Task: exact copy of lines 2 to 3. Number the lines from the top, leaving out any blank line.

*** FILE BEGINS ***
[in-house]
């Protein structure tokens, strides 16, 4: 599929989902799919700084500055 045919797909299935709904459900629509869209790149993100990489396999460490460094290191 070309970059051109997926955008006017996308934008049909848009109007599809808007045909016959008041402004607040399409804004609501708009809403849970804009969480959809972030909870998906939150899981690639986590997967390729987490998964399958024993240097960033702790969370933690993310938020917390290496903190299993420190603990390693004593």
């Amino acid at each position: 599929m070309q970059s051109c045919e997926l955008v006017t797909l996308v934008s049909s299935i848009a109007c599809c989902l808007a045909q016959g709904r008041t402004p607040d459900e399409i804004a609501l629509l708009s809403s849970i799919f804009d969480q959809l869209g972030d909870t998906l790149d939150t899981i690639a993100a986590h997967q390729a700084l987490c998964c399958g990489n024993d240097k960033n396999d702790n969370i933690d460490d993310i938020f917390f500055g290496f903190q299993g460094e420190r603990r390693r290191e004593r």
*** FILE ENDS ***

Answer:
């Protein structure tokens, strides 16, 4: 599929989902799919700084500055 045919797909299935709904459900629509869209790149993100990489396999460490460094290191 070309970059051109997926955008006017996308934008049909848009109007599809808007045909016959008041402004607040399409804004609501708009809403849970804009969480959809972030909870998906939150899981690639986590997967390729987490998964399958024993240097960033702790969370933690993310938020917390290496903190299993420190603990390693004593």
């Amino acid at each position: 599929m070309q970059s051109c045919e997926l955008v006017t797909l996308v934008s049909s299935i848009a109007c599809c989902l808007a045909q016959g709904r008041t402004p607040d459900e399409i804004a609501l629509l708009s809403s849970i799919f804009d969480q959809l869209g972030d909870t998906l790149d939150t899981i690639a993100a986590h997967q390729a700084l987490c998964c399958g990489n024993d240097k960033n396999d702790n969370i933690d460490d993310i938020f917390f500055g290496f903190q299993g460094e420190r603990r390693r290191e004593r």